Saturday, March 19, 2011
Mexico's Customs enforcement and weapons trafficking
Las aduanas, coladeras para las armas
revista Proceso #1793
A little over a year ago, PRD Federal Deputy Hector Hugo Hernandez Rodriguez (Tlalpan/DF) proposed the formation of a special commission to review Mexico’s Customs operations after hearing Defense Ministry officials discuss the situation of violence in the country and hearing that those who "traffic in drugs are the same as those who traffic in weapons.”
The special commission of Federal Deputies was formed and began its work. The plan was to visit all the 49 formal Customs ports of entry in the country, see how they work and propose appropriate changes and improvements to their operations.
However, the "pressures" received by the commission during its year of work forced the legislators to halt their investigation and only propose general reforms to comply with customs law. No progress was made.
“Too many toes were stepped on” said the chairman of the commission, “there was a coordinated effort and pressure to block our work.”
The problem is that illegal merchandise, drugs and the weapons that are responsible for the growing violence in Mexico are flowing through Customs facilities. Another member of the commission put it this way: "Customs is a pig’s sty.”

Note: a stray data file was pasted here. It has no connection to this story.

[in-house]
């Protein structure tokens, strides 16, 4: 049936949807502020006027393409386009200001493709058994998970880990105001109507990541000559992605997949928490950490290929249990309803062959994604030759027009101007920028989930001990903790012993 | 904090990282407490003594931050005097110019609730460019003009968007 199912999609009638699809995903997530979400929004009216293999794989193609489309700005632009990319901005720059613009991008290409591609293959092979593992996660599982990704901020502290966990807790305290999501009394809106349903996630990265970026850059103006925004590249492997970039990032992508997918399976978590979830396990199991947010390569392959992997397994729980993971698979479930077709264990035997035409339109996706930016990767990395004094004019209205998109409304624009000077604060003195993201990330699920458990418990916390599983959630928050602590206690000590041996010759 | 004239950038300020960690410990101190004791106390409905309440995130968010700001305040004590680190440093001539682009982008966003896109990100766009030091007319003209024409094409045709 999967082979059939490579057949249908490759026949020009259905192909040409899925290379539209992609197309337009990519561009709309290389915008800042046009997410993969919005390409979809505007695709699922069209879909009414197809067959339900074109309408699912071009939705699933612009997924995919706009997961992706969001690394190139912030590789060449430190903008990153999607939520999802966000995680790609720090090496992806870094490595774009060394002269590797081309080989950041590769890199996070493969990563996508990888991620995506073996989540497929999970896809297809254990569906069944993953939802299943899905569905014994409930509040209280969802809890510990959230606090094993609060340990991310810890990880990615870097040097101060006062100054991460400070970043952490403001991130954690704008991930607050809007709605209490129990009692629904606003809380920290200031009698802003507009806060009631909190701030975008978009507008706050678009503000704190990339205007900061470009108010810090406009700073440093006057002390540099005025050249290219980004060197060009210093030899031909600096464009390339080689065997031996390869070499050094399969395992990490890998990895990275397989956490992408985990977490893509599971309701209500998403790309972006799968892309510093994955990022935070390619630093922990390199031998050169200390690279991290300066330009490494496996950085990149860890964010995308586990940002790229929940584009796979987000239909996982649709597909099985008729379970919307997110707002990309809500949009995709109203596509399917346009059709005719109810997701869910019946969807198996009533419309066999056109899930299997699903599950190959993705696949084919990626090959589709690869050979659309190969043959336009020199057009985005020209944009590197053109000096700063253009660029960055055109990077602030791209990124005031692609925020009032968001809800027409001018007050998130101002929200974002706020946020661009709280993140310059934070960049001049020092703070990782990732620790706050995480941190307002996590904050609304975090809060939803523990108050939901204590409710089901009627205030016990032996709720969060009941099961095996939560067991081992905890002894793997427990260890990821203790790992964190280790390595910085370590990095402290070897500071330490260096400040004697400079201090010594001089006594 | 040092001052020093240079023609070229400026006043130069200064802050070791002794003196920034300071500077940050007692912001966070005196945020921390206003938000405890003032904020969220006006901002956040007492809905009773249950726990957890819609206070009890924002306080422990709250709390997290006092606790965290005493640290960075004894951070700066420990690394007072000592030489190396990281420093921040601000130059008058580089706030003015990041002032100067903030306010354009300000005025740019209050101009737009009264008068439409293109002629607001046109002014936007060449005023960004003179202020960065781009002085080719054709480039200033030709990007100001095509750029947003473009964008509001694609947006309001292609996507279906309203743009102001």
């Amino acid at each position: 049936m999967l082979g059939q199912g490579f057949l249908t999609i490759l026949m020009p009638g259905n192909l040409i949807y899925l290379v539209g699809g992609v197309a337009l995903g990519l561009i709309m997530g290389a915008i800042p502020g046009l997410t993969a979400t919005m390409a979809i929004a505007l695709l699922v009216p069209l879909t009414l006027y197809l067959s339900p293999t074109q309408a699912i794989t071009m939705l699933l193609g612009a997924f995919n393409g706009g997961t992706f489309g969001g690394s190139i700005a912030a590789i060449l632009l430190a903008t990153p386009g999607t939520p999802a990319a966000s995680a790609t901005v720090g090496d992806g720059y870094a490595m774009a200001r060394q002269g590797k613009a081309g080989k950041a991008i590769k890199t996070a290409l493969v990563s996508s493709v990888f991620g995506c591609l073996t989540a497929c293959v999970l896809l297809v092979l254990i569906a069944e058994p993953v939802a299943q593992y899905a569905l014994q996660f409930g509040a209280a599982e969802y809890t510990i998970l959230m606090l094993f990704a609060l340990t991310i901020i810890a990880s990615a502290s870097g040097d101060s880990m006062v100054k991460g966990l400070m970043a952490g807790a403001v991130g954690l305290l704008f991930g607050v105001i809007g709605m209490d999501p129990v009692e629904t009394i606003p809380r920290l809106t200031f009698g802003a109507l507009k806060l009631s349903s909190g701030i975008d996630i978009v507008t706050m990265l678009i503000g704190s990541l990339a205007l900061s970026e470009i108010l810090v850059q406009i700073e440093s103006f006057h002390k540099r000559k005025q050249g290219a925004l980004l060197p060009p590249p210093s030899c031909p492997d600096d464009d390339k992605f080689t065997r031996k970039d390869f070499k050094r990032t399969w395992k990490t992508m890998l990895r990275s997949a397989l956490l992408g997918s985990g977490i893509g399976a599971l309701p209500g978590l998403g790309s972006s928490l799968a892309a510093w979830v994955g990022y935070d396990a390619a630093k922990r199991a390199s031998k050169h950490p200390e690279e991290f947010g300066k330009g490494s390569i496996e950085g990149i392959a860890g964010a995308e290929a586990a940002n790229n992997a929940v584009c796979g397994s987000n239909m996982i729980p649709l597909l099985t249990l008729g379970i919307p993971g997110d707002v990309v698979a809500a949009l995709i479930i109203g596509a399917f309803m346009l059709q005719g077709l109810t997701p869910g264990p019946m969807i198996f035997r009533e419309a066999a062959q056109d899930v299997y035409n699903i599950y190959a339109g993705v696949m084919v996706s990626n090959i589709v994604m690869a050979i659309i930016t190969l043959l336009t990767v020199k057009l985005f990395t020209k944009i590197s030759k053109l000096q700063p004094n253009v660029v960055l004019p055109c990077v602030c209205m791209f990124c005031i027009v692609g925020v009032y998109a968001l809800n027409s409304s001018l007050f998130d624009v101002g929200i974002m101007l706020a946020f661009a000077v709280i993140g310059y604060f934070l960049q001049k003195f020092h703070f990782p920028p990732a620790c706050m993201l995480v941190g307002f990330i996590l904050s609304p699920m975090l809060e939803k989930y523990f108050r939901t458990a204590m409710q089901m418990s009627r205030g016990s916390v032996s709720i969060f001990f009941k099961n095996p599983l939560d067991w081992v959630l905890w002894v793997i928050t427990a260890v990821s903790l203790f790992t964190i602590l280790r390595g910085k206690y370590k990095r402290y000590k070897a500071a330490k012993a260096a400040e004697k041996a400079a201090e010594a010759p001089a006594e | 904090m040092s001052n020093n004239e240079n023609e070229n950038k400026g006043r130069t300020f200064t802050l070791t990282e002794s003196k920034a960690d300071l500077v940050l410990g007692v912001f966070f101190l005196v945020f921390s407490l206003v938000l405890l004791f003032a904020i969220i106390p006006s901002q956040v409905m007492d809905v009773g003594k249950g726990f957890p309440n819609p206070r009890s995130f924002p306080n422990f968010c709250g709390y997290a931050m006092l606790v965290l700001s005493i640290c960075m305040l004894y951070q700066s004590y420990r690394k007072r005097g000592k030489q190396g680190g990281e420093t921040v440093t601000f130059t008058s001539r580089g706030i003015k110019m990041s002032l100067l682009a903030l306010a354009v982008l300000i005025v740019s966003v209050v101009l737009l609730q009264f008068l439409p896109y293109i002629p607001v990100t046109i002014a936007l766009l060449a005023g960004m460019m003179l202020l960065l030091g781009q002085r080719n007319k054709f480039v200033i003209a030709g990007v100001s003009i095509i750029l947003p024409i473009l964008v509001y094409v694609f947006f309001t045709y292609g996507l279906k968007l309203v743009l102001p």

In an interview with the weekly Proceso newsmagazine, Hernández Rodríguez, the chairman of the special commission, states that sudden unannounced visits and reviews of Customs operations "caused a lot of pain…..and disrupted many interests", and reveals that the customs authorities are tightly managed and created conditions in perfect coordination to prevent the lawmakers from doing their job.
Hernandez Rodriguez avoided describing in detail what was discovered at the Customs facilities, but in several of the commission’s documents reviewed by Proceso’s staff it is calculated that weapons are illegally entering the country at a rate of one per minute, which, according to the analysis of the legislators, is a major cause of "insecurity and criminality."
video of drug cartel weapons cache seized in Reynosa, 2008
The special commission was proposed in October 2009 and began work in February 2010. According to the analysis presented this month by the chairman of the committee: